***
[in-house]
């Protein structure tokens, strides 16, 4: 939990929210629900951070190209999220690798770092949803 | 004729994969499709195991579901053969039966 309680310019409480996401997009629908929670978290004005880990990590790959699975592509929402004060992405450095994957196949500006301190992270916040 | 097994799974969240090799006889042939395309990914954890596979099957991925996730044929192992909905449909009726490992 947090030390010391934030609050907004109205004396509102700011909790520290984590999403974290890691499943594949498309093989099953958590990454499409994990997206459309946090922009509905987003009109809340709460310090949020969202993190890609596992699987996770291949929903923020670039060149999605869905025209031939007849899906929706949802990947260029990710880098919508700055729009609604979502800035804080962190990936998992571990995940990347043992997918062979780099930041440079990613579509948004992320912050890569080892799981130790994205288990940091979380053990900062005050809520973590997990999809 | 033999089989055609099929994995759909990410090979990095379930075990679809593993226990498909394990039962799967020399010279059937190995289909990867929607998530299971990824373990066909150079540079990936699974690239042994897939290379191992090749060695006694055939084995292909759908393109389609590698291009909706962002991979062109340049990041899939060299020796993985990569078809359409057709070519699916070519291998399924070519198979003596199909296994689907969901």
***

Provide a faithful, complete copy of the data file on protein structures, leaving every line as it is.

[in-house]
């Protein structure tokens, strides 16, 4: 939990929210629900951070190209999220690798770092949803 | 004729994969499709195991579901053969039966 309680310019409480996401997009629908929670978290004005880990990590790959699975592509929402004060992405450095994957196949500006301190992270916040 | 097994799974969240090799006889042939395309990914954890596979099957991925996730044929192992909905449909009726490992 947090030390010391934030609050907004109205004396509102700011909790520290984590999403974290890691499943594949498309093989099953958590990454499409994990997206459309946090922009509905987003009109809340709460310090949020969202993190890609596992699987996770291949929903923020670039060149999605869905025209031939007849899906929706949802990947260029990710880098919508700055729009609604979502800035804080962190990936998992571990995940990347043992997918062979780099930041440079990613579509948004992320912050890569080892799981130790994205288990940091979380053990900062005050809520973590997990999809 | 033999089989055609099929994995759909990410090979990095379930075990679809593993226990498909394990039962799967020399010279059937190995289909990867929607998530299971990824373990066909150079540079990936699974690239042994897939290379191992090749060695006694055939084995292909759908393109389609590698291009909706962002991979062109340049990041899939060299020796993985990569078809359409057709070519699916070519291998399924070519198979003596199909296994689907969901």